Upon completion of the successful drilling campaign, a new static model was developed, which utilized data available from the various exploration, appraisal and recent development drilling campaigns. Building the static model for this field proved to be a challenging task due to reasons highlighted below:
1.Thinly laminated reservoir/non-reservoir sequences and uncertain stratigraphic boundaries
2.Shallow gas clouds in the crestal area of the field masking the seismic response in the central area
3.Thick coal sequences in B reservoir masking the reliability of seismic attributes
4.Poor distribution of exploration, appraisal and development wells across the field with no data in between the clustered wells
The data from geology, sedimentology, geophysics, petrophysics and reservoir engineering was integrated to build a robust static model that is being simulated by reservoir engineering as part of the full field FDP. A significant amount of core was taken during the various drilling campaigns and the team was able to utilize this in order to construct a depositional facies model for the 2 main reservoirs. Lithofacies, rock types and porosity/permeability associations were developed, properties were upscaled into the static model with an average thickness of 0.5m in order to capture vertical heterogeneity, and 3D facies was distributed using various standard modeling techniques.
These methods captured the geology well, explaining the stratigraphic boundaries and different fluid contacts observed in various parts of the field. The new geological model and the volumetric assessment improved history matching and predicting future reservoir performance.
Field A is located about 170 km northeast of Kerteh, Terengganu offshore Peninsular Malaysia. It is an East-West elongated anticlinal structure (30km x 15km), with four-way dip closure, several normal faults and a Northeast-Southwest trending central graben. Based on the positive results achieved from the EPS drilling program Management has challenged the Team to deliver Full Field Development in 4 years. Due to the reservoir complexities the Team has found this schedule quite challenging.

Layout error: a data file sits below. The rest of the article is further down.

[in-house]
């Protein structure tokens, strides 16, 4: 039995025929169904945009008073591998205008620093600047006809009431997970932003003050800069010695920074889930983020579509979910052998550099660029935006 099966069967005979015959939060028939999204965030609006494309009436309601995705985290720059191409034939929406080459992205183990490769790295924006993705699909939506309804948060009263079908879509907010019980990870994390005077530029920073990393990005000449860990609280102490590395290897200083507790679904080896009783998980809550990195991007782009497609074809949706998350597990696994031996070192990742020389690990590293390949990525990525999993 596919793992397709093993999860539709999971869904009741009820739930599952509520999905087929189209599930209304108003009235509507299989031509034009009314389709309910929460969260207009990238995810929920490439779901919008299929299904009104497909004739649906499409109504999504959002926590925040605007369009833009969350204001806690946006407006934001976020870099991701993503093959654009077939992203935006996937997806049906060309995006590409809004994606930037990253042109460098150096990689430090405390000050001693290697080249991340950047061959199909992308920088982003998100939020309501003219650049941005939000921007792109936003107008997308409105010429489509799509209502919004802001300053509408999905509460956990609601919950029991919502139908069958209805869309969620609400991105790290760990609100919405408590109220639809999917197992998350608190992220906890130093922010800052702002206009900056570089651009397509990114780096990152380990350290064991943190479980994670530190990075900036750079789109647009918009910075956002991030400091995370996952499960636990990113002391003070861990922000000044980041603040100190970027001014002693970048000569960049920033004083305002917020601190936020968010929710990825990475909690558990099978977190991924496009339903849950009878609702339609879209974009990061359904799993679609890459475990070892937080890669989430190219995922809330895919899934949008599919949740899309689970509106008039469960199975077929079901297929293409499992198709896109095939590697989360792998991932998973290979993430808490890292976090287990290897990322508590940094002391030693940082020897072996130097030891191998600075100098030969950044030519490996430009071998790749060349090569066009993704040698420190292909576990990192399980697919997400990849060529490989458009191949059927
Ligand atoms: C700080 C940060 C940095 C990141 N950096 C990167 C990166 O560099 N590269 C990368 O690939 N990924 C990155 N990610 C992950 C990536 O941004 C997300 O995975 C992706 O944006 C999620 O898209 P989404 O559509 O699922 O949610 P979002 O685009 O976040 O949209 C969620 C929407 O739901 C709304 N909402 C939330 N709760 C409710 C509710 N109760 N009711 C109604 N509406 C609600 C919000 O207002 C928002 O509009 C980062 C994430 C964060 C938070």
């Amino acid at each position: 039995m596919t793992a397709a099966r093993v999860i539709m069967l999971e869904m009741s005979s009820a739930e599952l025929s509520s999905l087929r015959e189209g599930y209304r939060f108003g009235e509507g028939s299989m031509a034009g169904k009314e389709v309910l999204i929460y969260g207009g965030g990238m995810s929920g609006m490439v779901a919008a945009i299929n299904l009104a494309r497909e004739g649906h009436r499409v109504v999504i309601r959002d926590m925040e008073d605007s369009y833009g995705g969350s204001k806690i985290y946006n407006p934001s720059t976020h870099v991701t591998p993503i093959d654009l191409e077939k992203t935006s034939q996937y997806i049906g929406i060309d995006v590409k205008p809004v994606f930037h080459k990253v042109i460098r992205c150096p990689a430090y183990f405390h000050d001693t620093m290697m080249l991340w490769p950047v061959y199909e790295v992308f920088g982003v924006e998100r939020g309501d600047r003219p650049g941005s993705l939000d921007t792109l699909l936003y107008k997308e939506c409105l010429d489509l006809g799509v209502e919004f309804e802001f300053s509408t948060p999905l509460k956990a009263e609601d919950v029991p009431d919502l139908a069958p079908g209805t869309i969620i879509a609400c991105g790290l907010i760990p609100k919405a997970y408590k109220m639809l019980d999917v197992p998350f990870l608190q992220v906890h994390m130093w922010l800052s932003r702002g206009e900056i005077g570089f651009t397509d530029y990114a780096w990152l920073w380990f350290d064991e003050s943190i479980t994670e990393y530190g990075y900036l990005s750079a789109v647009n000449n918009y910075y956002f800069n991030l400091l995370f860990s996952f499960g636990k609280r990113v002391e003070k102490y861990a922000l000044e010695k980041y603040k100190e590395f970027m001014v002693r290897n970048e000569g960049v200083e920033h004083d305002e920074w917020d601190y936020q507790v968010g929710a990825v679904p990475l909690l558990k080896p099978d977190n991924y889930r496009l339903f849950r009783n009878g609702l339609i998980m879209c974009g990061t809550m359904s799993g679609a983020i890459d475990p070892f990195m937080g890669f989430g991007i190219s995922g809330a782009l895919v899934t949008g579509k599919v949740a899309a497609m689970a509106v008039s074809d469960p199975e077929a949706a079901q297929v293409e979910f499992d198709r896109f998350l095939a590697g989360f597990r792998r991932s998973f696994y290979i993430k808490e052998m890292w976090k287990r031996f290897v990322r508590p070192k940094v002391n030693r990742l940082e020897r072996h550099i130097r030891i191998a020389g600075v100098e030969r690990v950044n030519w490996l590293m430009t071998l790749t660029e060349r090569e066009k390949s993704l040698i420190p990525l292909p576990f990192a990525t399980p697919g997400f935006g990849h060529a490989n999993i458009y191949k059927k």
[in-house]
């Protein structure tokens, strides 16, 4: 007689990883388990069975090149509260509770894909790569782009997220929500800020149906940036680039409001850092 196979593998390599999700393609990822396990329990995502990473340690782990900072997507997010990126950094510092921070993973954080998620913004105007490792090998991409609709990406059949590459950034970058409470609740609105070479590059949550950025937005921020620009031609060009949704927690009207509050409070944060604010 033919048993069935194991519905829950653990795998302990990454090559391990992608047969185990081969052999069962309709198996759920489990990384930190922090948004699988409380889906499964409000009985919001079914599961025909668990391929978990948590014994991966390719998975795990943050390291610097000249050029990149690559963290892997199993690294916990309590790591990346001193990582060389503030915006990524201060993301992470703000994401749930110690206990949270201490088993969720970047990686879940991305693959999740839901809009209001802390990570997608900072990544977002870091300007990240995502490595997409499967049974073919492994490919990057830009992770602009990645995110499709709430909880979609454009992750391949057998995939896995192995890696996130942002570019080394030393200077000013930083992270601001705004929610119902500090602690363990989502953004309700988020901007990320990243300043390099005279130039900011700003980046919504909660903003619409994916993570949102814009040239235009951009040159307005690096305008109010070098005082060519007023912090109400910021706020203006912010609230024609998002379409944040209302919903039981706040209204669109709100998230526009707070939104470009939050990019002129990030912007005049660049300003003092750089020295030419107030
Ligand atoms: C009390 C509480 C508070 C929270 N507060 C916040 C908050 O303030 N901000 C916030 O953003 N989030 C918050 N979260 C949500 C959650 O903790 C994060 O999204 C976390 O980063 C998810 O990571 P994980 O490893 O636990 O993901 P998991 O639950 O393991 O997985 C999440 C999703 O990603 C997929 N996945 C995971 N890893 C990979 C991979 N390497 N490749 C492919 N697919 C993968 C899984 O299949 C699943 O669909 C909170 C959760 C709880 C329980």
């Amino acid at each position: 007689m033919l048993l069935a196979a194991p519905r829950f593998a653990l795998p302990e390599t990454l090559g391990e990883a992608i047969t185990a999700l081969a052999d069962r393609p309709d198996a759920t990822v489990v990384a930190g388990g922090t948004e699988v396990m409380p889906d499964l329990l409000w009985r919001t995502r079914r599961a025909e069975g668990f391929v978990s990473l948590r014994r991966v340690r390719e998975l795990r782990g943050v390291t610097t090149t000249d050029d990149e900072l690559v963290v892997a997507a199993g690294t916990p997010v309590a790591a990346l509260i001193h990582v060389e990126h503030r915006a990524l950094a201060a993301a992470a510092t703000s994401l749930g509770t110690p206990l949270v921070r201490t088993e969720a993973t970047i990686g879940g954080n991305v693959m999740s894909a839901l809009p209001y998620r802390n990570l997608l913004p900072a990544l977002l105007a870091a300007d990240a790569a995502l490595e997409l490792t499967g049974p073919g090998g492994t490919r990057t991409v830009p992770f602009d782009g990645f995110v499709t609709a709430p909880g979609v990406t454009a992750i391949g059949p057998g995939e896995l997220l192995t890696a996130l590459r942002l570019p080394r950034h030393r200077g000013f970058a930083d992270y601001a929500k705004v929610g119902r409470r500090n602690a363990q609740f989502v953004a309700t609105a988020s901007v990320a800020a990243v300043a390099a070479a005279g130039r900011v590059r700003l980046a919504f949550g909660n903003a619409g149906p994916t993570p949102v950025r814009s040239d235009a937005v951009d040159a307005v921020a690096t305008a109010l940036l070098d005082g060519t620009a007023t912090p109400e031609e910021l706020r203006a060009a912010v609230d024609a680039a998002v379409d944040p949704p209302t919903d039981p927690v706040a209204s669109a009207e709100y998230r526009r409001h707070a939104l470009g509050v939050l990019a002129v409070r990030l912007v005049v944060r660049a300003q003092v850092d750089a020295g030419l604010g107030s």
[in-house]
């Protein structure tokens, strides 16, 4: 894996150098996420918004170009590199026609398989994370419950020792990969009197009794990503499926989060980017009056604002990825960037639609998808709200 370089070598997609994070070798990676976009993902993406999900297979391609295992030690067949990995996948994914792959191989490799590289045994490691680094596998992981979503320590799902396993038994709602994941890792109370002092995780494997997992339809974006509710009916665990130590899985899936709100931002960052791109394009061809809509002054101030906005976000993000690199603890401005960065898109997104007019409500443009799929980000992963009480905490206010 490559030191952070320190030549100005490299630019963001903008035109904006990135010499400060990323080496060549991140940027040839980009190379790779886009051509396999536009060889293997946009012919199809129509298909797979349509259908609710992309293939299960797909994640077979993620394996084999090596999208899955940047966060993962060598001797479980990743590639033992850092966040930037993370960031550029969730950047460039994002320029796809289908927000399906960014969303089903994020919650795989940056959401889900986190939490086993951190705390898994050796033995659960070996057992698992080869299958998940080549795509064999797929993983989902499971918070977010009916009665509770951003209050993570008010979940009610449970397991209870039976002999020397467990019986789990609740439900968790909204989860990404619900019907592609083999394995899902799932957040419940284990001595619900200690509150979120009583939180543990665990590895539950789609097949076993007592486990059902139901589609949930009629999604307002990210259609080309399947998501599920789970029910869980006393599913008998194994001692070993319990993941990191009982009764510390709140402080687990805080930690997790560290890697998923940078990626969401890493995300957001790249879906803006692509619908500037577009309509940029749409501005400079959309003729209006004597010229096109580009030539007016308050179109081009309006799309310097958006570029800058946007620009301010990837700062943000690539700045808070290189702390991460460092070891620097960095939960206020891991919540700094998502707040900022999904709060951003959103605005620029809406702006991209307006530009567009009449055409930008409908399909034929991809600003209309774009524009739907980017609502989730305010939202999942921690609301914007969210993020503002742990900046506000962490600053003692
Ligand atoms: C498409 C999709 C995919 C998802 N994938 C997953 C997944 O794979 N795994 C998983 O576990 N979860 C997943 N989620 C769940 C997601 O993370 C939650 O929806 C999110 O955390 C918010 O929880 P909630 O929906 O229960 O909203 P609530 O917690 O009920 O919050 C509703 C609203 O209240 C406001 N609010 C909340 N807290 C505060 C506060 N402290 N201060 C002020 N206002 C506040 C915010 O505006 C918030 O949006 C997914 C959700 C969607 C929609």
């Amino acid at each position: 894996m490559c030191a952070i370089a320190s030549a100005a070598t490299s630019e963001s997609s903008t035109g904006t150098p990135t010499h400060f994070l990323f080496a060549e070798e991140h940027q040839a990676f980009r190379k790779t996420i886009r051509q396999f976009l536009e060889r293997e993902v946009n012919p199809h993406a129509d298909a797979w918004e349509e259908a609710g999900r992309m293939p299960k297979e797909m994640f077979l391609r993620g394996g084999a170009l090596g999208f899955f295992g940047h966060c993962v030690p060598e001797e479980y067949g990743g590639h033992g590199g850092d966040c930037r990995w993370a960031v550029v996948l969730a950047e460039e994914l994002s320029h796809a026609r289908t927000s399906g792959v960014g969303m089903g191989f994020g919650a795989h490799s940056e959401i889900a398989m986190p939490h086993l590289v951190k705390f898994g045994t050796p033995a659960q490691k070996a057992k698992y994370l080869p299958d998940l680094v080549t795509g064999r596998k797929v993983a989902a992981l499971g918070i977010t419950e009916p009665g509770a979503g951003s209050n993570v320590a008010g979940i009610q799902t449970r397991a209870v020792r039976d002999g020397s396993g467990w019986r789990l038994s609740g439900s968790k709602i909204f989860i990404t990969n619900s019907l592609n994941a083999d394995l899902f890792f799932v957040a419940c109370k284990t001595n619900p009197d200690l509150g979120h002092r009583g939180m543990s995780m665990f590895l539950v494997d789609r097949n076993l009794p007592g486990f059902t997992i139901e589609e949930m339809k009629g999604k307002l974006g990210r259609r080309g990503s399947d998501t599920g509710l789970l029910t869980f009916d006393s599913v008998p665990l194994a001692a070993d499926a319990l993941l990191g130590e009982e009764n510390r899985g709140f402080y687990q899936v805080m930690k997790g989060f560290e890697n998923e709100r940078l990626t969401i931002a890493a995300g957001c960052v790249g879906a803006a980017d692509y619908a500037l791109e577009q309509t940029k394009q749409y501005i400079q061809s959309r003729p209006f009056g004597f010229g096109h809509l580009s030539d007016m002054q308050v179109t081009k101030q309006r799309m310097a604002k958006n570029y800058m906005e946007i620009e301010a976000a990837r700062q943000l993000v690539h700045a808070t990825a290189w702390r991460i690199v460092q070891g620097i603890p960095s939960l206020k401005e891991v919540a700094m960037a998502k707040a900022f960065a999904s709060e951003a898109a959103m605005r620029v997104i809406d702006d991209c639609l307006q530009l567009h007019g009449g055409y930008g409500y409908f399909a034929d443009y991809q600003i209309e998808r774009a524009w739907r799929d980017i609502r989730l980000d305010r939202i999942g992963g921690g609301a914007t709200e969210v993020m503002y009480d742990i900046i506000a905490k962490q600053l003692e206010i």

Thinly Laminated Reservoir Sections
This is a classic issue for many fields, including Field A. The thinly laminated reservoir/non-reservoir sections are seen in conventional cores and have thicknesses below or slightly above electric log resolution (5 to 90 cm). Also, the lateral heterogeneity of these thin laminated reservoirs and their discontinuities across the field makes it more difficult and challenging to capture in the static model. Coals developed within these laminated sands act as vertical barriers while sealing normal faults act as horizontal barriers for oil to move. (Figure 1).
Malay Basin is a relatively matured basin which has undergone exploration and production for more than three decades, mainly from stratigraphic units of Miocene to Late Oligocene. The matured nature of the basin has driven PETRONAS to evaluate the remaining deep play potentials.
DD is a deep prospect below D Field. Several pre-drill risks were identified during prospect maturation namely, high temperature (450F), high pressure (11000 psi) and poor reservoir quality with low porosity (6% to 12%) and low permeability of <1 mD. PCSB however decided to drill DD-1 due to its large four way dip closure (approximately 250 km2), volume in-place and potential to open up other deep plays.
DD-1 is PETRONAS’ first Ultra High Pressure High Temperature (HPHT) well, located in southern Malay Basin to evaluate gas in Group M (Early Oligocene age). It penetrated Group M in D Field and reached its final TD at 4350 m TVDSS. It recorded temperature and pressure of 488oF and 13900 psi respectively. DD-1 proved that the petroleum system is working for the deep play by intersecting several gas bearing sandstone units namely M20, M30, M60 and M70 (C1-nC5, total gas 5% to 13%). Reservoir effectiveness is the major issue - low porosities (3% to 8%) and extremely low permeability (0.0025mD). Well testing over M20 flowed gas to surface and was flared, however the testing was deemed inconclusive. The HPHT nature of the well also presented operational challenges such as drilling within narrow mud weight and fracture gradient margin and the availability of suitable HPHT logging tools.